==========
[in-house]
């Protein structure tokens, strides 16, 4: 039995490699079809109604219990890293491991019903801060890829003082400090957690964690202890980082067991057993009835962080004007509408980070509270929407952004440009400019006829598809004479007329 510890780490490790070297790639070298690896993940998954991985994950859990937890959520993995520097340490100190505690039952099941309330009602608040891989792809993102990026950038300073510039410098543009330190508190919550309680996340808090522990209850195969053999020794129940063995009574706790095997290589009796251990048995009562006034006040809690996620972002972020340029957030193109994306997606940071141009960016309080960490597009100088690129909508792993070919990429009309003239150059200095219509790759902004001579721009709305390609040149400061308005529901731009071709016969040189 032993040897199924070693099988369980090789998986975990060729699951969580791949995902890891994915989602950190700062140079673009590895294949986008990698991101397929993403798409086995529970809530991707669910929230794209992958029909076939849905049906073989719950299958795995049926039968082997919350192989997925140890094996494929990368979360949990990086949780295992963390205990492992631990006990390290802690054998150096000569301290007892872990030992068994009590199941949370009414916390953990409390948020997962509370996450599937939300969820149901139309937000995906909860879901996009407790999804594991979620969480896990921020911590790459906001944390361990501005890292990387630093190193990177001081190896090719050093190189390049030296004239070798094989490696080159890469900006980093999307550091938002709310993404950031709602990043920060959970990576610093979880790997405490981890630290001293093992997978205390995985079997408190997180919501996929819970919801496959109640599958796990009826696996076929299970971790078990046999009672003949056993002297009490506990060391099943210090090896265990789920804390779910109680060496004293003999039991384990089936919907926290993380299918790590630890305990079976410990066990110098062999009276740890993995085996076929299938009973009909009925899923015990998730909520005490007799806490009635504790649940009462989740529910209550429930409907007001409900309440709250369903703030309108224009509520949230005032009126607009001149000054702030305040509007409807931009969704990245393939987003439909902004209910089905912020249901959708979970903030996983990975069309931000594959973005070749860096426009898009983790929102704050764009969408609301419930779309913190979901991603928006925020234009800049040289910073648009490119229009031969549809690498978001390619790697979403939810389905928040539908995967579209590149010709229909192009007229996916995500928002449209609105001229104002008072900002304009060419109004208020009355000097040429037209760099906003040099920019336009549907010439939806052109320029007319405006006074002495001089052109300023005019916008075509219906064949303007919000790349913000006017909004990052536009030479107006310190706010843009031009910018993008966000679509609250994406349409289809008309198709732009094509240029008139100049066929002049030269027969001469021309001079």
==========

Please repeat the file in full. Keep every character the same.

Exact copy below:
[in-house]
């Protein structure tokens, strides 16, 4: 039995490699079809109604219990890293491991019903801060890829003082400090957690964690202890980082067991057993009835962080004007509408980070509270929407952004440009400019006829598809004479007329 510890780490490790070297790639070298690896993940998954991985994950859990937890959520993995520097340490100190505690039952099941309330009602608040891989792809993102990026950038300073510039410098543009330190508190919550309680996340808090522990209850195969053999020794129940063995009574706790095997290589009796251990048995009562006034006040809690996620972002972020340029957030193109994306997606940071141009960016309080960490597009100088690129909508792993070919990429009309003239150059200095219509790759902004001579721009709305390609040149400061308005529901731009071709016969040189 032993040897199924070693099988369980090789998986975990060729699951969580791949995902890891994915989602950190700062140079673009590895294949986008990698991101397929993403798409086995529970809530991707669910929230794209992958029909076939849905049906073989719950299958795995049926039968082997919350192989997925140890094996494929990368979360949990990086949780295992963390205990492992631990006990390290802690054998150096000569301290007892872990030992068994009590199941949370009414916390953990409390948020997962509370996450599937939300969820149901139309937000995906909860879901996009407790999804594991979620969480896990921020911590790459906001944390361990501005890292990387630093190193990177001081190896090719050093190189390049030296004239070798094989490696080159890469900006980093999307550091938002709310993404950031709602990043920060959970990576610093979880790997405490981890630290001293093992997978205390995985079997408190997180919501996929819970919801496959109640599958796990009826696996076929299970971790078990046999009672003949056993002297009490506990060391099943210090090896265990789920804390779910109680060496004293003999039991384990089936919907926290993380299918790590630890305990079976410990066990110098062999009276740890993995085996076929299938009973009909009925899923015990998730909520005490007799806490009635504790649940009462989740529910209550429930409907007001409900309440709250369903703030309108224009509520949230005032009126607009001149000054702030305040509007409807931009969704990245393939987003439909902004209910089905912020249901959708979970903030996983990975069309931000594959973005070749860096426009898009983790929102704050764009969408609301419930779309913190979901991603928006925020234009800049040289910073648009490119229009031969549809690498978001390619790697979403939810389905928040539908995967579209590149010709229909192009007229996916995500928002449209609105001229104002008072900002304009060419109004208020009355000097040429037209760099906003040099920019336009549907010439939806052109320029007319405006006074002495001089052109300023005019916008075509219906064949303007919000790349913000006017909004990052536009030479107006310190706010843009031009910018993008966000679509609250994406349409289809008309198709732009094509240029008139100049066929002049030269027969001469021309001079």